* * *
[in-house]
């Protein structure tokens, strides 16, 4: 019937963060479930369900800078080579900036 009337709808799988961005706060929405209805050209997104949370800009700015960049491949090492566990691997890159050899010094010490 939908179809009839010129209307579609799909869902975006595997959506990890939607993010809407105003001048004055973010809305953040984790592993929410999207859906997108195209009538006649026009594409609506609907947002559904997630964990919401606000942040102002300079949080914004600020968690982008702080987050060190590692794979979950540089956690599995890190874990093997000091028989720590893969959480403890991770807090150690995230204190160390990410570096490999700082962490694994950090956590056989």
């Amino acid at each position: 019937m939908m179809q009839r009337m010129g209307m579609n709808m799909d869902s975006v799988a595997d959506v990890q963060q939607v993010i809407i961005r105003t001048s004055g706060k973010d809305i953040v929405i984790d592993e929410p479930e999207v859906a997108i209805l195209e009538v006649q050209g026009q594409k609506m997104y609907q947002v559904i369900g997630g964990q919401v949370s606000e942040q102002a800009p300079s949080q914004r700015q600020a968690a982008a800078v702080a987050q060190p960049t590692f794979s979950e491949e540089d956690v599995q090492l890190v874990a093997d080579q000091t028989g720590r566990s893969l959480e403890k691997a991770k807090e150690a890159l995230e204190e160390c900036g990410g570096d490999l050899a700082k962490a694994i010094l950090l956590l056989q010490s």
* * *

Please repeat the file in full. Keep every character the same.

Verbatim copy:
[in-house]
């Protein structure tokens, strides 16, 4: 019937963060479930369900800078080579900036 009337709808799988961005706060929405209805050209997104949370800009700015960049491949090492566990691997890159050899010094010490 939908179809009839010129209307579609799909869902975006595997959506990890939607993010809407105003001048004055973010809305953040984790592993929410999207859906997108195209009538006649026009594409609506609907947002559904997630964990919401606000942040102002300079949080914004600020968690982008702080987050060190590692794979979950540089956690599995890190874990093997000091028989720590893969959480403890991770807090150690995230204190160390990410570096490999700082962490694994950090956590056989």
């Amino acid at each position: 019937m939908m179809q009839r009337m010129g209307m579609n709808m799909d869902s975006v799988a595997d959506v990890q963060q939607v993010i809407i961005r105003t001048s004055g706060k973010d809305i953040v929405i984790d592993e929410p479930e999207v859906a997108i209805l195209e009538v006649q050209g026009q594409k609506m997104y609907q947002v559904i369900g997630g964990q919401v949370s606000e942040q102002a800009p300079s949080q914004r700015q600020a968690a982008a800078v702080a987050q060190p960049t590692f794979s979950e491949e540089d956690v599995q090492l890190v874990a093997d080579q000091t028989g720590r566990s893969l959480e403890k691997a991770k807090e150690a890159l995230e204190e160390c900036g990410g570096d490999l050899a700082k962490a694994i010094l950090l956590l056989q010490s």